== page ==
Giant Dead Leaf Mantis

Save as favorite

Avg. Owner Satisfaction


(1 Reviews)

Scientific name: Deroplatys dessicata

The basics:
The Giant Dead Leaf Mantis (D. desiccata) inhabits scrubland and forests in Borneo, Indonesia, Malaysia, and Sumatra.

Appearance / health:
D. desiccata takes its common name from its resemblance to dead, leafy vegetation including having a flattened, greatly extended thorax and "intricate leaf patterns" on its wings. This insect varies in color from mottled brown through "pale orangey brown" to a very dark brown that is almost black. As its common name indicates, D. desiccata is larger than other species of Dead Leaf Mantis. Females grow to 15 cm long. Displaying the sexual dimorphism typical of mantises, males grow only 6 cm long and are substantially smaller and lighter than females.

Behavior / temperament:
Nearly all species of Mantis are docile and calm. This one is no different. Even though they are non-aggressive, handling should be avoided as they are fragile and risk the chance of being hurt. Overall, the Malaysian Dead Leaf Mantis would make an unusual pet for any style of keeper.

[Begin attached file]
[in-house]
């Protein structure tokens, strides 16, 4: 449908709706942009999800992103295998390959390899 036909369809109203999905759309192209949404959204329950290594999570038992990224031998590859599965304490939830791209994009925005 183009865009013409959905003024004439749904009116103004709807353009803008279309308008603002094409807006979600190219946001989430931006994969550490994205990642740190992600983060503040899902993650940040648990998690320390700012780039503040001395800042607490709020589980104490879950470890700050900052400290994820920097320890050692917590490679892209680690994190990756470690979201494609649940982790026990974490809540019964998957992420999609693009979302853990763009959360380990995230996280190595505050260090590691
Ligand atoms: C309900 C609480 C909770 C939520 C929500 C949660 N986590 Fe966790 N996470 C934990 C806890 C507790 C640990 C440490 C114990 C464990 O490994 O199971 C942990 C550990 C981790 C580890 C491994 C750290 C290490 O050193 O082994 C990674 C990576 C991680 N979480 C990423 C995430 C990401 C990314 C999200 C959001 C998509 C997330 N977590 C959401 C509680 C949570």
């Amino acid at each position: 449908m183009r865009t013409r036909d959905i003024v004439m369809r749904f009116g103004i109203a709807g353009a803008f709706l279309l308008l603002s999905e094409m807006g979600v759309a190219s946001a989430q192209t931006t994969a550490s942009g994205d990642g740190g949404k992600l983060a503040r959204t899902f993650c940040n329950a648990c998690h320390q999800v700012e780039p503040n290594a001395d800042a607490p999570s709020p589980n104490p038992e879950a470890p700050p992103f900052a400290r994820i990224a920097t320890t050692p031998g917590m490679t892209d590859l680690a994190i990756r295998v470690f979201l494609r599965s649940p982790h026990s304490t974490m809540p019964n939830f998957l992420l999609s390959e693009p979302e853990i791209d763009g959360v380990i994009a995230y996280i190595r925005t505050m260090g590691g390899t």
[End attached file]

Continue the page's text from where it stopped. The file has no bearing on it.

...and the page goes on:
For all mantis species, screen cages are recommended. This allows for full ventilation as well as being healthier for them. Adults should live in a large screen cage resembling a 5-10 gallon tank size. Baby and young mantises can live in smaller, but fully screened cages. Whatever they are being housed in should have more height than floor space as they spend nearly all their time in the branches.

Temperatures should be kept between 75-80F with humidity levels around 75%. No substrate is really needed but potting soil or peat may be added. A water dish is also not needed, since the cage will need to be misted (sprayed) with water regularly to keep the humidity up. Tank décor is important and should be a variety of sticks, branches, twigs, leaves, live or fake plants, vines, etc. They also need an area where they can fully hang upside down for molting purposes.

Adults should be offered crickets, moths, flies, and other pesticide free insects. Babies will need to be offered fruit flies, pin head crickets, and other small insects that they can over power.

Giant Dead Leaf Mantis Health Tip

Giant Dead Leaf Mantis

From DavidHaggett Oct 10 2016 2:10PM


Member photos